And I don't believe that anyone should be discriminated against just because of that. If you love someone and want to marry them then there should be no-one standing in your way. There wasn't for me and what makes me any better than anyone else?

Monday, 12 March 2012

A reflection

So moving.
It's a bitch ain't it?

I mean, I am a sentimental wuss at the best of times but try moving out of the flat you have lived for five years, the first home you had with your husband and mix in a whole lot of pregnancy hormones and you have a weeping, wreck of a Livy.

Not so cool.

It has been difficult watching the home we have made and love being packed into boxes. It has been even harder seeing some of my things go to charity or in the bin. Hell, I even cried sending off two pairs of shoes that I sold on ebay to their new owners and I bloody made money doing that!

We officially get the keys to our new, lovely, bigger, has-a-fricking-range-cooker house on Thursday and I am a mess of mixed emotions.

On the one hand it is going to become our new, family home. And it is perfect for that; it has a garden with a real life greenhouse, it has three bedrooms, it has a driveway and an open fire place (must buy guard...). It is also closer to our families and in a great village with a lovely village pub and a school and a Co-op. I mean this is what you want and wish for your new family right? Our baby will have a lovely childhood in a happy, safe place.

On the other, it is hard to say goodbye to a flat that really made us. When we moved in together we were 22 and 24 years old. We were babies, just starting out, playing house almost. We had to buy a hoover; neither of us had one. We couldn't work out how to work the washing machine. It was in this flat that we became adults, in this flat that Steve asked me to marry him and, gross too much information, in this flat that our baby began.

And we are leaving it.

It also has a kick ass, so gorgeous I could die brick wall but that is beside the point....



This week is going to be hard.

Told you the wall was gorgeous.

Thursday, 1 March 2012

Getting the priorities right

Steve and I were talking about our honeymoon.

Steve: I think that guy in the restaurant had a crush on you.

Me: (feeling secretly smug) Really? I wouldn't be surprised. Most men do.

Steve: Really...

Me: Of course, I am the hotness, super fun and like to drink. What is not to love? I am a man's dream!

Steve says nothing.

Me: (pensively) Although... in my current knocked up state I am going to lose two of those qualities.... can't drink and vastly becoming unhot. Remind me to up the funness when we are next with people, ok?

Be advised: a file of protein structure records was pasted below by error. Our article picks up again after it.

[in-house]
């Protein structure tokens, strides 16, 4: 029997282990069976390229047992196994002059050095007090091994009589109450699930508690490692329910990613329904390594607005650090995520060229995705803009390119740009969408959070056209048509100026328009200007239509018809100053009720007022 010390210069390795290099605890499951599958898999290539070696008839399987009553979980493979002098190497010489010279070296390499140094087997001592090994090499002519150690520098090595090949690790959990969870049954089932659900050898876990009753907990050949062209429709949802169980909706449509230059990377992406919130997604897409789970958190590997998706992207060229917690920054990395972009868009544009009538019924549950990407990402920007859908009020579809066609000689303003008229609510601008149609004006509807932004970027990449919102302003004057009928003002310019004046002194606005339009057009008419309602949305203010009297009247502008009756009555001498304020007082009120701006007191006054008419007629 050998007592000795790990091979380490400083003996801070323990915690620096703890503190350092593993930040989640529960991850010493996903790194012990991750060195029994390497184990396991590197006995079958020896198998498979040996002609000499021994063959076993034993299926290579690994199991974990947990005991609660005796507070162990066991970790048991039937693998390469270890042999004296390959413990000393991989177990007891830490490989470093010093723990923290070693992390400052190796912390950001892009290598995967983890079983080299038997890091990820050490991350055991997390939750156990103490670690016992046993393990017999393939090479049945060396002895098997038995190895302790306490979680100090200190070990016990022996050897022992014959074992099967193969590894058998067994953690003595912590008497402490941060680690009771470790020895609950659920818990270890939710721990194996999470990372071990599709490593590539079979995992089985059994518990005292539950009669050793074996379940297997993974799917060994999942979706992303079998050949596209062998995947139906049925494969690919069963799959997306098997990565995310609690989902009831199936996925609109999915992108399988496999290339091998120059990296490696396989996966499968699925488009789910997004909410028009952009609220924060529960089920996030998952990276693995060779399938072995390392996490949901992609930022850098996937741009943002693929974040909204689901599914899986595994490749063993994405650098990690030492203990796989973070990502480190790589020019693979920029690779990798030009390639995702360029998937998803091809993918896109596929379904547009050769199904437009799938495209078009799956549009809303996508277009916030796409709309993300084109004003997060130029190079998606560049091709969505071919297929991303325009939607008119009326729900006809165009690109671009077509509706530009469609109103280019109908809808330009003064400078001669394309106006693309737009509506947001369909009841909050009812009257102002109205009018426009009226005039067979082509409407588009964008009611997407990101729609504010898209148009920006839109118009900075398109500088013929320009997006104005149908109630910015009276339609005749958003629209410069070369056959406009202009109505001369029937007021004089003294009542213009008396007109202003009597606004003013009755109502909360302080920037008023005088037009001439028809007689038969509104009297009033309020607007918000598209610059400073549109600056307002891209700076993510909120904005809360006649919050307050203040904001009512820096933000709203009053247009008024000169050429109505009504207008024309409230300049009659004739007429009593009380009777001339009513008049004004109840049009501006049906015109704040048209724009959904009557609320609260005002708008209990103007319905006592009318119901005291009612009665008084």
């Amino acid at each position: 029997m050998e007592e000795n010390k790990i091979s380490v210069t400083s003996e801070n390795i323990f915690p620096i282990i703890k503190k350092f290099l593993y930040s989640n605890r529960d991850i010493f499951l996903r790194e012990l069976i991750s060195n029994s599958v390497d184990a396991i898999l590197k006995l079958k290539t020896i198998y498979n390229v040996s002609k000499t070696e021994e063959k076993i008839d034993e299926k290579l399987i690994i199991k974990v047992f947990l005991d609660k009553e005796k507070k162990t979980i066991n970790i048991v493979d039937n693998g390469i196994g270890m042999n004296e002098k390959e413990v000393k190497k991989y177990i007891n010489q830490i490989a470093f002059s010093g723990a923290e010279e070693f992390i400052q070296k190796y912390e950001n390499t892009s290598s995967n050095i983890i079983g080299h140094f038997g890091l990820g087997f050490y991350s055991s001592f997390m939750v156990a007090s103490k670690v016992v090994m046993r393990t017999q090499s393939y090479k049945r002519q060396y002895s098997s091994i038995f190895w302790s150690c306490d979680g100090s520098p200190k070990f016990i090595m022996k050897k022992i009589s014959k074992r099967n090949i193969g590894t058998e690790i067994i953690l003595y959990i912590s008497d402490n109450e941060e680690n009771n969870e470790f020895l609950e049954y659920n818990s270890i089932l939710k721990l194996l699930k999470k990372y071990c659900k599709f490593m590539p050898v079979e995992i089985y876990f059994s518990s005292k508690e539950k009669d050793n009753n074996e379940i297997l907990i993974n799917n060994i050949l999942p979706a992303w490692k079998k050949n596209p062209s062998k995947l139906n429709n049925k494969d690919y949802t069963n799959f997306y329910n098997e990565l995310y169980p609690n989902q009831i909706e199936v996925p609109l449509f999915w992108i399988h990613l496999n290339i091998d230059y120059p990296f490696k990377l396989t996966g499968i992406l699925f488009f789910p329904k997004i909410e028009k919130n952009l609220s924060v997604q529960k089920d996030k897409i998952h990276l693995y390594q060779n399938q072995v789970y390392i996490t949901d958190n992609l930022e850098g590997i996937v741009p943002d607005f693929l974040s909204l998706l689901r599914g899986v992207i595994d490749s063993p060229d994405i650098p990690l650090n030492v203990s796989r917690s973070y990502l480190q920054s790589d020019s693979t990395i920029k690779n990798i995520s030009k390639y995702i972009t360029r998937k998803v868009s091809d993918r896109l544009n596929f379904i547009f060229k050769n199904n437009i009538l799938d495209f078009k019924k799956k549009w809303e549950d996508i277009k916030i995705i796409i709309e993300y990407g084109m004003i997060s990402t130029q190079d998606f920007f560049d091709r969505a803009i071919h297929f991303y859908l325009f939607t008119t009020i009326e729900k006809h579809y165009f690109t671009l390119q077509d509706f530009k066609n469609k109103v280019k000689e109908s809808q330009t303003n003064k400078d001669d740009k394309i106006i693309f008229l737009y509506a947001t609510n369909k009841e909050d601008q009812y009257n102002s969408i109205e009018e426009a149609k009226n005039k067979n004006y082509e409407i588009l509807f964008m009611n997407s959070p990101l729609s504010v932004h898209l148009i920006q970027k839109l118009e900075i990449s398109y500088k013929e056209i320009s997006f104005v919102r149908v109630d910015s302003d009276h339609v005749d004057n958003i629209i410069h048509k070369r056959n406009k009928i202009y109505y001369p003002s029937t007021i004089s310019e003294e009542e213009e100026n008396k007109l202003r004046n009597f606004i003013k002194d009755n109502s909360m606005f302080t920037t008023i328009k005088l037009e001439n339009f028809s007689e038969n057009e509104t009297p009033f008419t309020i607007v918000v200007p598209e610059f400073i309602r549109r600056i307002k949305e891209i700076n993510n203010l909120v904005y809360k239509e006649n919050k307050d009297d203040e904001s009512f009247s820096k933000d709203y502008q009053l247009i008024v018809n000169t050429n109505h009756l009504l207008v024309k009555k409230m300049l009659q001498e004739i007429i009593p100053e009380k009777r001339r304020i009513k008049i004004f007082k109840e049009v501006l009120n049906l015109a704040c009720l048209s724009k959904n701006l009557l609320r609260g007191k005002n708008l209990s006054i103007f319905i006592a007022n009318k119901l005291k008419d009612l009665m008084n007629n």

Wednesday, 29 February 2012

Good thing he is pretty...

So I was reading an online newspaper and came across this headline:
'Meet the Great-Grandmother who is only 25 years old!'

Reading between the lines and considering the date, I, of course, understood to what the article was referring and read it outloud to Steve.

There is a silence.

I repeat it and add,

"Guess what date she was born on!"

Steve: Ummm... your birthday?

Me: No.... she is 25 and a great grandmother, guess her birthday!

Steve: How would I know? My birthday?

Me: No! How are you not getting this? She has had 25 birthdays but is actually 100 years old... so her birthday is...?

Steve: HOW THE HELL WOULD I KNOW?! I thought you said she was 25, now she is 100?!

Me: IT IS 29TH FEBRUARY STEVE! For the love of cheesecake! Bloody hell! How else would she be a 25 year old great grandma?

Steve: I just thought she was a really big chav.

Tuesday, 28 February 2012

Jam it up!

As I believe I have neglected to tell you, we are moving in just over a fortnight. I mean, what else would you do when you are 16 weeks pregnant other than pack up you and your husband's entire lives, inform what seems like a billion companies of a change of address, rearrange insurance, council tax and utilities and work full time eh?

Anyway, today is sorting out Livy's Clothes Day.

I know.

I am currently sat in my living room, surrounded by clothes, black sacks and a marker pen. Now, it turns out, I am ruthless. I have said goodbye to the jeans I first kissed the Steve in, the pink tweed Kookai jacket and mini skirt suit that I spent my first pay packet on (tis hideous by the way and hasn't fitted me in 6 years) and my beloved pink Tinkerbell hoodie.

There is an exception though....

Pyjamas.

Cuuuuuute. Incidently I do not own this pair. Although I wish I did.


Counting up I have 11 pairs of jammie bottoms (less tops for some reason) which seems excessive for a woman with only one bum. Just to be clear, those 11 don't count the pair I am currently wearing to bed or the two maternity pairs I have stashed in a carrier in the spare room.

And I cannot get rid of any of them.

It seems I am doomed to stay in bed a lot...